Paris, Summer 1938
Colette and her friend Anne rushed across the boulevard Saint-Germain. They had just finished their last exam and were finally corporate secretaries. Most young French women would give their left arms to be in their shoes. At eighteen years of age, Colette and Anne had jobs lined up and the world at their feet. After a short walk, they reached the terrace of the Café Saint Michel. They sat down at their favorite table, ordered the aromatic brew so typical of the country, and waited for the students of the Sorbonne to come out in swarms from the old building across the street. Soon the boulevard Saint Michel would be bursting with activity. The cafés’ terraces would fill with young people eager to celebrate the onset of summer. There would be singing and maybe dancing. And there would definitely be flirting.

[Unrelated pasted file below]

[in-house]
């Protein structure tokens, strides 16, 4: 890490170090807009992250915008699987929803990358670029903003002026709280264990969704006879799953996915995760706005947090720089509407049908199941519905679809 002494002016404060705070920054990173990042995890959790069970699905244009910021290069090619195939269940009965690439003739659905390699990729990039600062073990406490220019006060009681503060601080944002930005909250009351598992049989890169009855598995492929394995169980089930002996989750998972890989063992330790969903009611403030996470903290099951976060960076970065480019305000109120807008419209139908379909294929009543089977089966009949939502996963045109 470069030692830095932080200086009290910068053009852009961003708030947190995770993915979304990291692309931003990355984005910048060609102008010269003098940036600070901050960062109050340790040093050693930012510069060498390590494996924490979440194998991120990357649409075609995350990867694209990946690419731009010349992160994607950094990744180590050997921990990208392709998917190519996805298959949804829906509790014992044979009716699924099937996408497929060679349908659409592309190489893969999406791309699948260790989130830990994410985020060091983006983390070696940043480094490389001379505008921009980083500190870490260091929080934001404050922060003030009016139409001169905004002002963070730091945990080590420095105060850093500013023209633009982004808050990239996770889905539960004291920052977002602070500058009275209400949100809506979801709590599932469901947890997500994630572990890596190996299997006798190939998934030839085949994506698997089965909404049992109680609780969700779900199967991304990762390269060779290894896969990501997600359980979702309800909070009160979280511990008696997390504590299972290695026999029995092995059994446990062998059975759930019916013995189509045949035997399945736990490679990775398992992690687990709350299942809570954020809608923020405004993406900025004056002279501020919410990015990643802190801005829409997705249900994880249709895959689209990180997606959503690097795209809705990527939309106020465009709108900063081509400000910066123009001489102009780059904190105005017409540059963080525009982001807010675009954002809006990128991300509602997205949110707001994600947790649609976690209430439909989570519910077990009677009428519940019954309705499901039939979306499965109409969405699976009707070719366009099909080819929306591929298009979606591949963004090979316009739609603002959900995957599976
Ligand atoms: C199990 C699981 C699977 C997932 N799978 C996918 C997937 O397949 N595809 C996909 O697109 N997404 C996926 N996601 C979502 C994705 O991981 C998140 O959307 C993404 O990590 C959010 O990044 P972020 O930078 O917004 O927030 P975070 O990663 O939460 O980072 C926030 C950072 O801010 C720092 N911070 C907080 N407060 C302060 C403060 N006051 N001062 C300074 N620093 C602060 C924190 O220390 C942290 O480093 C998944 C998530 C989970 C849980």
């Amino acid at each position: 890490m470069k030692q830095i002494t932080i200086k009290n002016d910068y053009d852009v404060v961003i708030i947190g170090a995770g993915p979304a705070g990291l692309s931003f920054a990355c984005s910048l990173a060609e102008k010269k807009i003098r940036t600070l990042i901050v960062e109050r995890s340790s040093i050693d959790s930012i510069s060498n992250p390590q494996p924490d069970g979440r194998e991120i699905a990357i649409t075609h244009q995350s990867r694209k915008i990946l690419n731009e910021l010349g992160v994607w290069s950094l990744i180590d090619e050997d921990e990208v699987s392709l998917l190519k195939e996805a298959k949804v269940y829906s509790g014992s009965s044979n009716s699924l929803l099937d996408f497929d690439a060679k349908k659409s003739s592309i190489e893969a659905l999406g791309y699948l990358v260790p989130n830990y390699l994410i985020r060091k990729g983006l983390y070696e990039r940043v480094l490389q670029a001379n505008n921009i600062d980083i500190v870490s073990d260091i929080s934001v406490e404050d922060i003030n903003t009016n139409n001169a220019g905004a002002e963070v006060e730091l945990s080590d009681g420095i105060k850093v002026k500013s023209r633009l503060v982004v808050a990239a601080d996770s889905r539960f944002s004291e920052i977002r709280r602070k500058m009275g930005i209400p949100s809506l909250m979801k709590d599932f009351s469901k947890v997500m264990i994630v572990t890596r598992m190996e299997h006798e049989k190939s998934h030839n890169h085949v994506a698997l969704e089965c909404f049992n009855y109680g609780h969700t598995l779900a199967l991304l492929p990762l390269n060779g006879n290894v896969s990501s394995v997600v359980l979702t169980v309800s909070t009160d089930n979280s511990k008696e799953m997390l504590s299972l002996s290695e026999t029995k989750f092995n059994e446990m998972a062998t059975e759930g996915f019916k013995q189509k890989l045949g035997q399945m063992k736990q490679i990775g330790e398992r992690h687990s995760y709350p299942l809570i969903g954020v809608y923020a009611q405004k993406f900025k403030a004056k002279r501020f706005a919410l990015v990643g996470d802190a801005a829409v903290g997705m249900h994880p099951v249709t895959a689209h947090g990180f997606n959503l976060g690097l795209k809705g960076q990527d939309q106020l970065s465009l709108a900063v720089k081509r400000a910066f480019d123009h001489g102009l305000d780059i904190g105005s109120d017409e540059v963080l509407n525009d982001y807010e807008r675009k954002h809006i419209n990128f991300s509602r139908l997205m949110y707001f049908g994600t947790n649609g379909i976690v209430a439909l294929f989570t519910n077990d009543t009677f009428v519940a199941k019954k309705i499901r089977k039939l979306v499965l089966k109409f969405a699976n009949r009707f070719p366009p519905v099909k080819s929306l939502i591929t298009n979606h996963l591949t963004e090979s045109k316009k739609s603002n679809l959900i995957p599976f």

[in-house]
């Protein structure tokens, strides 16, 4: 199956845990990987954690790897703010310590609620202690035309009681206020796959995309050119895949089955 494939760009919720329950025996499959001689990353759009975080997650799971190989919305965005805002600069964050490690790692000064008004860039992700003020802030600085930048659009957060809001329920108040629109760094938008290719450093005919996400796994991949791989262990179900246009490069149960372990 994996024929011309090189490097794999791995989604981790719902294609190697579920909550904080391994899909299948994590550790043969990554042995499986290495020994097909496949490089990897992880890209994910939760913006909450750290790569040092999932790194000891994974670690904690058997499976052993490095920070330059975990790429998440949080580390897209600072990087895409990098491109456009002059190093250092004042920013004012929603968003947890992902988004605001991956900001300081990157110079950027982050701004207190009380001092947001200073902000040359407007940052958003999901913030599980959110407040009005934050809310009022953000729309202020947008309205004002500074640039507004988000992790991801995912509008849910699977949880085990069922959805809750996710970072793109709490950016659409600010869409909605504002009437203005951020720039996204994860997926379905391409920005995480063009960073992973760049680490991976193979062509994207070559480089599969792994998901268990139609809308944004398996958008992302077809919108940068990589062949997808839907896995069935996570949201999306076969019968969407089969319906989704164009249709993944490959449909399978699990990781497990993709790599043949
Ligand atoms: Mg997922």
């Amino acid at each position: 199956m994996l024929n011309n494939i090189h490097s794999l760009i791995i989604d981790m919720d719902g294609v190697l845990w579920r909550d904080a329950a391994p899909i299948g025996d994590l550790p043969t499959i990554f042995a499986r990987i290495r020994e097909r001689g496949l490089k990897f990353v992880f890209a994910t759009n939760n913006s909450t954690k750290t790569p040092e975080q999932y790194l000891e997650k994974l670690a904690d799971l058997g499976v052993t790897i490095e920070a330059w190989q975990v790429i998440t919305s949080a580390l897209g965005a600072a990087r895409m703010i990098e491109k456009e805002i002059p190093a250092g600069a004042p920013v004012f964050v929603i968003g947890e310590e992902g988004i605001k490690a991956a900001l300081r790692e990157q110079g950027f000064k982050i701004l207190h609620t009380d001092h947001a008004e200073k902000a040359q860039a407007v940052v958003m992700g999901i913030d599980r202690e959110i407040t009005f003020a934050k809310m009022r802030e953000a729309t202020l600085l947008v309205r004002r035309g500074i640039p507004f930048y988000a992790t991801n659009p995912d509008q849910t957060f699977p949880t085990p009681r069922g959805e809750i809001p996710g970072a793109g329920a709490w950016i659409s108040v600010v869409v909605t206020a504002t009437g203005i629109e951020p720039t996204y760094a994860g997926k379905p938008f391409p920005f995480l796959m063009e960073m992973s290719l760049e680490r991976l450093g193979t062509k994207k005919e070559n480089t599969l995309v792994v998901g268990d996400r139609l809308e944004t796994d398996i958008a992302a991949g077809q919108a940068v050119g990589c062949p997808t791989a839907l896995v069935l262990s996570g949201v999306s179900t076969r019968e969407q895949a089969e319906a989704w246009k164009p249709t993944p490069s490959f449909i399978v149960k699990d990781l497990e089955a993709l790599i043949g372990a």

Colette was concentrating on watching a lanky, brown-haired boy holding a checkered flat hat in his hands hurriedly cross the street, when her view was obstructed by a very tall figure. The man in front of her must have been six feet four, at least. He looked very distinguished and not at all at ease in this environment. As a matter of fact, he looked kind of lost. His blond hair was shimmering in the sun, and his angular jaw made him look very masculine. Colette could not quite make out the color of his eyes but decided they must be blue. “What did this man want?” she wondered. At that very moment, he approached her, and in a very approximate French attempted to ask for directions to the Boulinier bookstore, after he introduced himself as Adam Walker. Colette was charmed to hear such an accent and figured that he must be a tourist from the United States of America. Since she was at the top of her class in English, she thought she would help him in his own language and spare him the indignity of having to stumble through the conversation in French. And instead of explaining to him that he only had to walk toward the boulevard Saint-Germain and stop about three blocks before he reached the Seine River, she opted to take him there herself.